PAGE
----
Kerry Underwood

FIXED COSTS AND INTERIM APPLICATIONS: A WRONG DECISION

leave a comment »


I deal with this matter at length in my book Personal Injury Small Claims, Portals and Fixed Costs running to 1,300 pages and three volumes, available for £80.00 including P&P from Amazon here or me here.

You can now book onto my Fixed Costs Autumn Tour – here

In Skowron V Rollers Roller Disco Limited, Truro County Court, 8 June 2017, Claim Number C00EX746

a District Judge considered the level of fixed costs on an application for pre-action disclosures in a personal injury claim.

Such applications are covered by the fixed costs regime as interim hearings – see Sharp v Leeds City Council [2017] EWCA Civ 33.

Thus the issue here was the level of such costs. The original application for pre-action disclosure was dealt with on the papers, that is with no advocate attending.

 

The relevant law is CPR 45.29H which reads:

“(1) Where the court makes an order for costs of an interim application to be paid by one party in a case to which this Section applies, the order shall be for a sum equivalent to one half of the applicable Type A and Type B costs in Table 6 or 6A.”

 

Table 6 and Table 6A form part of CPR 45.18 and by virtue of CPR 45.18(2) Type A fixed costs means the legal representative’s costs and Type B fixed costs means the advocates costs.

CPR 45.18(4) provides that subject to CPR 45.24(2) the court will not award more or less than the amounts shown in Table 6 or 6A, that is the costs are fixed.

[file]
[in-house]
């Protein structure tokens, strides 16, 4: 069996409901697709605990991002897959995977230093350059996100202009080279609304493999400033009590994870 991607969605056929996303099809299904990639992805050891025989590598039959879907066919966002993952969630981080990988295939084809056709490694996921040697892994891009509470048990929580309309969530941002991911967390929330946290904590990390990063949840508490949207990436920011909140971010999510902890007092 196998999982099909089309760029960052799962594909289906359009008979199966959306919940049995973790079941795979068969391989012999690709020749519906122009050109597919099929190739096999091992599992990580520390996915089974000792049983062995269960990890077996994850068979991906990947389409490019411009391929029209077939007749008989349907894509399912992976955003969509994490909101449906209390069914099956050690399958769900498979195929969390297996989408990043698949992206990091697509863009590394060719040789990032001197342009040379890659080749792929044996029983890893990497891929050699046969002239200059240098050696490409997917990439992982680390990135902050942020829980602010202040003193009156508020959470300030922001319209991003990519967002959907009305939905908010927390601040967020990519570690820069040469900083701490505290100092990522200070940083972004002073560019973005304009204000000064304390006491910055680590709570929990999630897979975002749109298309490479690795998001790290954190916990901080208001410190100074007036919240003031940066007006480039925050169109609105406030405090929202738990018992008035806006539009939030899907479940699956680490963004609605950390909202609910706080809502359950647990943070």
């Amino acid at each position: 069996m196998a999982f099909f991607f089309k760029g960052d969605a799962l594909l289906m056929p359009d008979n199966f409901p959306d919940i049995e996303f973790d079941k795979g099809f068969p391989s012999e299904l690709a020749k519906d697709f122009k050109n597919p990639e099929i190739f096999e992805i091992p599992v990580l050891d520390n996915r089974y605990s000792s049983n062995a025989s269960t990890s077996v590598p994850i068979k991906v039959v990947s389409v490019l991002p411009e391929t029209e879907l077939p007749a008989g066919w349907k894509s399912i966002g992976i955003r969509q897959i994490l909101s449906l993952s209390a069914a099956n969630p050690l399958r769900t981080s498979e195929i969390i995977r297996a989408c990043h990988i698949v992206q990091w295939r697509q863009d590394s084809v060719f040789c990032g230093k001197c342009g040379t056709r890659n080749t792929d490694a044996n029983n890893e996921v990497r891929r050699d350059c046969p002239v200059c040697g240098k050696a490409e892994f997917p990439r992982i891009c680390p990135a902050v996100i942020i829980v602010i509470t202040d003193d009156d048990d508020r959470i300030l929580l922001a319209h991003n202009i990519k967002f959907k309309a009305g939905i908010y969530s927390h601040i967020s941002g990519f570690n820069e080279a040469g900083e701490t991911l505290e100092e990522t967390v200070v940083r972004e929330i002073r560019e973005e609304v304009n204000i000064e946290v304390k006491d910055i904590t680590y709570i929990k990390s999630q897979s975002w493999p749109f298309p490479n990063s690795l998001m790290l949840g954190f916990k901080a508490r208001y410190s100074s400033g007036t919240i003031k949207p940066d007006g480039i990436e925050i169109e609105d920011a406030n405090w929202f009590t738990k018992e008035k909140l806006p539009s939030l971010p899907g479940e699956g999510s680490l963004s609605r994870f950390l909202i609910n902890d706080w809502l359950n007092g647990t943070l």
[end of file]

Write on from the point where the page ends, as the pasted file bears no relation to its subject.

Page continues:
CPR 45.24 deals with failure to comply with the relevant protocol and the costs consequences and is not relevant here.

Type A fixed costs are – £250.00.

Type B fixed costs are – £250.00.

Half of £250.00 is –       £125.00.

As there was no advocate’s costs in this case, then it is obvious that the correct fee was £125.00.

Bizarrely, the judge held that even where there was no advocacy the Type A and Type B costs had to be added together to form £500.00 and then halved, meaning that the fee payable was £250.00.

Comment

I report this decision as it has been reported elsewhere as important.

It is as wrong and illogical a decision as I have ever seen.

Very obviously had it been the intention that a fee of £250.00 should be awarded then the rule would simply refer to Type A costs, which are £250.00, or Type B costs, which are also £250.00.

This judge apparently believed that the rules intended you to add two things together and then halve them to arrive at the original figure.

Why not do that for all fixed costs?

Thus instead of having a road traffic portal fee of £500.00 let’s have a rule which says:

“The portal fee in a road traffic accident case shall be one tenth of the fixed fee multiplied by 10.”

A flavour of the quality of this decision can be gained by this sentence from the judgment:

“In so doing, I think he overlooked, and his attention was not drawn to, the decision of Sharp v Leeds, the judgment given, I believe, by Lord Justice Jackson in the Court of Appeal….”

Given that this is a Court of Appeal judgment directly on point, one would have thought that the judge would have looked at it, read it, given the correct citation, and applied the law.

This decision should be ignored. It will not be followed.

Advertisements

Written by kerryunderwood

August 31, 2017 at 11:54 am

Posted in Uncategorized

Leave a Reply

Fill in your details below or click an icon to log in:

WordPress.com Logo

You are commenting using your WordPress.com account. Log Out / Change )

Twitter picture

You are commenting using your Twitter account. Log Out / Change )

Facebook photo

You are commenting using your Facebook account. Log Out / Change )

Google+ photo

You are commenting using your Google+ account. Log Out / Change )

Connecting to %s

%d bloggers like this: